me and kidletsAs we move toward Mother’s Day, I thought it might be helpful to share a bit of what I’ve learned about being a stepmom.

I haven’t written much about this part of my life, largely because much of the story I have to tell is not just my own story – it also belongs to Miles and Nina. However, they are now adults living mostly on their own, and it’s possible to share some insights from this time without violating their privacy. The years passing have also given me some emotional distance from the most difficult parts.

To be clear, those difficulties were not Miles and Nina. My “challenges” in step-parenting, if challenges can be a euphemism for “situations and people that made me want to throw bricks through windows and scream profanities,” were other adults and the broken system that is ironically called civil court. I can’t solve those problems with a blog post, but I can speak to some general issues every stepparent faces. This post will address some of the questions I’ve received and share my perspective as a woman with no kids of her own who stepped into this role for the middle school and high school years of the kids. Next week, part 2 will be a guest post from a friend who brought her own son and daughter into a new blended family and is now a step—no pun intended—ahead of me in navigating their young adulthood and, gulp, weddings.

How did you decide what the kids call you?
From day one, it was just Jen. They have a mom and I’m not it. In some families, both bio mom and bonus mom are “mom.” At least that’s what I hear; I don’t know any personally. In others, stepmom has an affectionate nickname. In others, she has a less affectionate one. I was glad to go with Jen.

How did you handle discipline?
There are few perks to being a stepparent, but for me there were two: I didn’t teach the kids to drive and I didn’t discipline them. If I had walked in on them wrestling with knives, I would have told them to put down the knives. And I once told Miles, in what was perhaps not entirely a neutral tone of voice, that it was not okay for him to keep his bedroom window open in December so that his room would be 53 degrees and he could wear sweaters and “feel cozy.” But for the most part, I never told them to do anything that wasn’t already an established rule of the house. Even that I usually left to Matt. Anything bigger, anything that required permission, anything that involved punishment – that was Matt’s problem. It not only avoided the “you’re not my mom” dynamic, but it gave me a wonderful blissful space of rest in which that stuff simply wasn’t mine to own.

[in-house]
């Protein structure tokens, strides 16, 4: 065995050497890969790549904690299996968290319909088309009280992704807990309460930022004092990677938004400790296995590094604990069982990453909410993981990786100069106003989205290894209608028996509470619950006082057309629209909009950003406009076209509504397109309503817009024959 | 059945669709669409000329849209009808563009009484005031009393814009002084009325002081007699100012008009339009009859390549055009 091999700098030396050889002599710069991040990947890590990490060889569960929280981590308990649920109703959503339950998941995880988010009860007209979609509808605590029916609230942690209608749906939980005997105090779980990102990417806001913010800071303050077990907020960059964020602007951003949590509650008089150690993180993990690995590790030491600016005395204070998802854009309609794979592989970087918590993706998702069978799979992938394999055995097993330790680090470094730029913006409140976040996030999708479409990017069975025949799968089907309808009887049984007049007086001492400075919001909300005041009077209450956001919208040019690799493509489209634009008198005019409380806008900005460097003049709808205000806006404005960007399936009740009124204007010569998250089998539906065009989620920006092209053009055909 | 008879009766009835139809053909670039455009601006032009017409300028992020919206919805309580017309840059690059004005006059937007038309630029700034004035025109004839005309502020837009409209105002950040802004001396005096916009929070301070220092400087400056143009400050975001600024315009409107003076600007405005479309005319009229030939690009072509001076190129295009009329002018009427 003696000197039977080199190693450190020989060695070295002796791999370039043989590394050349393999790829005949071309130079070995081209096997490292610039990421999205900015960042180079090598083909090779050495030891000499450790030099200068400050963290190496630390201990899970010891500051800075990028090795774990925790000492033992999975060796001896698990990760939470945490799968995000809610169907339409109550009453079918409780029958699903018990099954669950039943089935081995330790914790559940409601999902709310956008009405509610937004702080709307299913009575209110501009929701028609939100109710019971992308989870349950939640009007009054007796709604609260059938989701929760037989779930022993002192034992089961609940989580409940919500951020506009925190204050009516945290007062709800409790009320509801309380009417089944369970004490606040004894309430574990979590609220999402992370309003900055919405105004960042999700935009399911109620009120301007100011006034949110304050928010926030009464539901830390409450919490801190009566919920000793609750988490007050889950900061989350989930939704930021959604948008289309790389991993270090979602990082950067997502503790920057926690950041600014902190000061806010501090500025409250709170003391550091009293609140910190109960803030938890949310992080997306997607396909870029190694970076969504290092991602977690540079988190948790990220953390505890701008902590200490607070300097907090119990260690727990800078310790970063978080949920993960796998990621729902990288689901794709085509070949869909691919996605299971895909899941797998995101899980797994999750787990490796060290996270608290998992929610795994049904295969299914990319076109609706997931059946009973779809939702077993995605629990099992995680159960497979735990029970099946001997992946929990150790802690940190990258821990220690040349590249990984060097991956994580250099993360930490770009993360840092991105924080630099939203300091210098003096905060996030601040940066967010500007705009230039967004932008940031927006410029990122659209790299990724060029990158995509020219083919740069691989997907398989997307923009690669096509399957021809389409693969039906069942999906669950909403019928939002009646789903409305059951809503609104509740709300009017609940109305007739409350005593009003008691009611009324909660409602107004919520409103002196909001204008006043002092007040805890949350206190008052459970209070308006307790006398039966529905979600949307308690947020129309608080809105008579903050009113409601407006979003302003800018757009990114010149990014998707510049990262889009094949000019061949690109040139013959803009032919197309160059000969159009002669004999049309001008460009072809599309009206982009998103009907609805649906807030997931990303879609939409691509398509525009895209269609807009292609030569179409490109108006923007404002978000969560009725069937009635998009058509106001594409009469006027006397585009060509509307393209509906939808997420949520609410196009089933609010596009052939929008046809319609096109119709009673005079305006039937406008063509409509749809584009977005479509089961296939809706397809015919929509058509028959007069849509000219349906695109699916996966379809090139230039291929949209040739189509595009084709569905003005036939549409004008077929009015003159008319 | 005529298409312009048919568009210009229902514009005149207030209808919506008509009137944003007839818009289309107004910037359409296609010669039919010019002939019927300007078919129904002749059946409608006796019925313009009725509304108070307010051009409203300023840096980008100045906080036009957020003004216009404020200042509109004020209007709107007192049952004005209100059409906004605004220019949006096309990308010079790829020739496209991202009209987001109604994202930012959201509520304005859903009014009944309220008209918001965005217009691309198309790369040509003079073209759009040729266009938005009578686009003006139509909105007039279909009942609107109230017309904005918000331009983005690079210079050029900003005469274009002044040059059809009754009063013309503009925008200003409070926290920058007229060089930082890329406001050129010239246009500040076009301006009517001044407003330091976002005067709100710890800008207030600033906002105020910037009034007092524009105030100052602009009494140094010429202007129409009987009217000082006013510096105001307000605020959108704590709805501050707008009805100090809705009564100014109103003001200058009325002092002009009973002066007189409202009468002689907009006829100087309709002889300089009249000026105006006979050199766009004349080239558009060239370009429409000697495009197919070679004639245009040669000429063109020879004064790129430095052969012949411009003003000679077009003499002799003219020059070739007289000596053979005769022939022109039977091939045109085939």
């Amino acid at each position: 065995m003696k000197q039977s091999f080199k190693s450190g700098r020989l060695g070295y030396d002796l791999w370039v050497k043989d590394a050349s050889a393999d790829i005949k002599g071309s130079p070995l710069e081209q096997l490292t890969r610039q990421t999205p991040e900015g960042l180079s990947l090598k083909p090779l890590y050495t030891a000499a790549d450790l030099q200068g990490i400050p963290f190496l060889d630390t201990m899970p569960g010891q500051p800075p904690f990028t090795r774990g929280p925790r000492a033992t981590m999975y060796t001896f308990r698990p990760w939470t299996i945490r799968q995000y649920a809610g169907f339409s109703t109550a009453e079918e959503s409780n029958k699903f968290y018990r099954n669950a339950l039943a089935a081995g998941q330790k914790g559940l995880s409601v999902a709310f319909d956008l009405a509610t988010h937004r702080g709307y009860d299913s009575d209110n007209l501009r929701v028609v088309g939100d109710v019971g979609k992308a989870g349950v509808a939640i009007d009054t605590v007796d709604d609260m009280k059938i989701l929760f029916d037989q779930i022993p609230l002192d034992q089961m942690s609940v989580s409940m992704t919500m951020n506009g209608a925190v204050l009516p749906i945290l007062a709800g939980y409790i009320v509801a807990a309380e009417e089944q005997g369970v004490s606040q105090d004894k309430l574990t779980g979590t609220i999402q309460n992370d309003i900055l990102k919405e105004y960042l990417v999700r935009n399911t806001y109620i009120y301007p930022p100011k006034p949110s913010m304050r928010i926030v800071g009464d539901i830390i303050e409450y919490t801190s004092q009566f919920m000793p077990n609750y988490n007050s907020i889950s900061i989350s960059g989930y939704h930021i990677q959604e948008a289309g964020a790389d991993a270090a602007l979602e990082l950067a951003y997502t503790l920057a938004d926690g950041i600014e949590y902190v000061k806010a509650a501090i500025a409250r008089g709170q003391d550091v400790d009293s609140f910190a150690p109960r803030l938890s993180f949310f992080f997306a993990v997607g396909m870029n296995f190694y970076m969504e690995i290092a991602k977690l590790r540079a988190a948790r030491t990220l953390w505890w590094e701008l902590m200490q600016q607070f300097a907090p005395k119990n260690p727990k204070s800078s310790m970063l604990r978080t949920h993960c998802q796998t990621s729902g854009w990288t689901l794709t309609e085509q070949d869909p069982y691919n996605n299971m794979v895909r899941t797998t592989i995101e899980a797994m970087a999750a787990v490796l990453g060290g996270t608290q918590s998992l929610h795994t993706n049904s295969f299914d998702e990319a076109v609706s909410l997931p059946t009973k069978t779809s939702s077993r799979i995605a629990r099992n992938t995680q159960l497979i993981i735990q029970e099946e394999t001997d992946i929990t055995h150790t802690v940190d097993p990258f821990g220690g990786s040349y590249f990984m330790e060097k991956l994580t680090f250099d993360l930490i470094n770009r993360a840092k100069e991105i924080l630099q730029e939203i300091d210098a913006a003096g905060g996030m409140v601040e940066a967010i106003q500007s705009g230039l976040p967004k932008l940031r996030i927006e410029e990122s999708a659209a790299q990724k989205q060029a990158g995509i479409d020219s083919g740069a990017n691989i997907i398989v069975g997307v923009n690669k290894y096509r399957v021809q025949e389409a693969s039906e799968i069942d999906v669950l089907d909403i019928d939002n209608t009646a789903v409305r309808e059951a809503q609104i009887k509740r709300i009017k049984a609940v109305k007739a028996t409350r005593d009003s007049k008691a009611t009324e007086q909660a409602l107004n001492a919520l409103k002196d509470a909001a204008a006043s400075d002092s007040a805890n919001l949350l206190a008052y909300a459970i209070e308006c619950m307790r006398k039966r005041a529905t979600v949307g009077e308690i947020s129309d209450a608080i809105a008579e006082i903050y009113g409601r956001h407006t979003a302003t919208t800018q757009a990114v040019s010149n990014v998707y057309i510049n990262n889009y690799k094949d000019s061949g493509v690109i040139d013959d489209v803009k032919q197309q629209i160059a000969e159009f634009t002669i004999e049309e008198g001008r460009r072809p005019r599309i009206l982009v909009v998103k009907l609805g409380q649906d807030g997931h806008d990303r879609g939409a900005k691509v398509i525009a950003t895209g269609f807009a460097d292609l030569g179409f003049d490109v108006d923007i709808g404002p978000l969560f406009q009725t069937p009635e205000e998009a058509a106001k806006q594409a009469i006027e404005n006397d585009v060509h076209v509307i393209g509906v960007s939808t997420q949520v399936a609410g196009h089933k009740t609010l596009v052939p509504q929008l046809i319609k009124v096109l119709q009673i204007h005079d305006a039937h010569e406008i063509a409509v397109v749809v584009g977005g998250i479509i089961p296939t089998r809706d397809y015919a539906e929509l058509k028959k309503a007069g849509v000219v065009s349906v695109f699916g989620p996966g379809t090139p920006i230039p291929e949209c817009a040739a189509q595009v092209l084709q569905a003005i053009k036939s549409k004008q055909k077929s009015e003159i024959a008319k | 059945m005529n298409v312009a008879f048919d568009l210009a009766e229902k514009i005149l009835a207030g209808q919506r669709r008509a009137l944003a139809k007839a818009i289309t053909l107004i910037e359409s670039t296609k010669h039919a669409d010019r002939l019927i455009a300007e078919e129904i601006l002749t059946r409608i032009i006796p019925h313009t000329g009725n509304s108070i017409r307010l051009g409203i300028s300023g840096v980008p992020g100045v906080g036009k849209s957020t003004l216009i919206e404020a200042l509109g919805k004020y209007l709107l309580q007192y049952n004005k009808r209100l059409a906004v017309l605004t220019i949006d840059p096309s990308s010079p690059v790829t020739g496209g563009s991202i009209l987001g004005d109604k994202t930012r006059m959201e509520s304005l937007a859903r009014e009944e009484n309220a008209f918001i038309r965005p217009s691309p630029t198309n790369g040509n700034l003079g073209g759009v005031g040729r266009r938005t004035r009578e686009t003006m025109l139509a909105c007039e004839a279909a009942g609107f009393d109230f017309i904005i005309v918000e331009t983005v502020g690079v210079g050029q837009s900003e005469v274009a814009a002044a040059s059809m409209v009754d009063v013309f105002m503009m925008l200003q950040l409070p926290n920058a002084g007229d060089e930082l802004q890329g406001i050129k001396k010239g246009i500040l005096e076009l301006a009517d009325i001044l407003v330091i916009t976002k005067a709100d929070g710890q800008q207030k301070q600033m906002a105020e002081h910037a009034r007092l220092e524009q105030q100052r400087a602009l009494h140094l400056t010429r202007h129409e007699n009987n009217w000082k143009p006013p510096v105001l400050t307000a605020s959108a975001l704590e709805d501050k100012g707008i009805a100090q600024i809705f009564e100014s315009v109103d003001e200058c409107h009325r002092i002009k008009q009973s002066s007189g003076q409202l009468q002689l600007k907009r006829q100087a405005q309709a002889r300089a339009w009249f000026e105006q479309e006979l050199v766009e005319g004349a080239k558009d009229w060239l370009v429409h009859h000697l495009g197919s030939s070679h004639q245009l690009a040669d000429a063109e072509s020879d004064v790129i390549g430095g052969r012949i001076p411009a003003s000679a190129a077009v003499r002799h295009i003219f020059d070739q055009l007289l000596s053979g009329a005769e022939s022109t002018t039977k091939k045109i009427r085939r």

This is more difficult when you have your own kids, because you do have to discipline them, and what if the rules are different for your kids and his kids, or what if all of them get into shenanigans together, and how do you keep things fair-ish? I welcome readers in this situation to share their answers, as I raise a glass to acknowledge your more difficult path.

me and Nina

How do you work at the relationship with the biological parent, if they are still alive and involved?
So Miles had a good friend, I’ll call him Kyle, whose parents divorced when Kyle was just a preschooler, and over the years the mom and dad had developed a wonderful co-parenting relationship. Dad helped out with his share of expenses, mom made sure dad knew about football games and band concerts, dad called Kyle and told him to stop mouthing off to mom and respect her (!). They sat with each other and with us at school events. They picked up and carpooled and dropped off. They figured out how to pay for college and whether Kyle should have a car and who was going to cover it. Kyle knew that while they weren’t together anymore, they were parenting him together.

Let’s just say, that was not our experience. I will share our experience with you if you are researching long-term post-traumatic stress, or if you are booking people for the kind of talk show where 285-pound dudes are standing by to break up fights, or if you have six hours and nowhere to be and a bottle of something that’s not soda. Otherwise, what I’ll say is that I limited my contact with mom, Matt and I both tried to communicate with her mostly in emails and texts, and we both celebrated on Nina’s 18th birthday.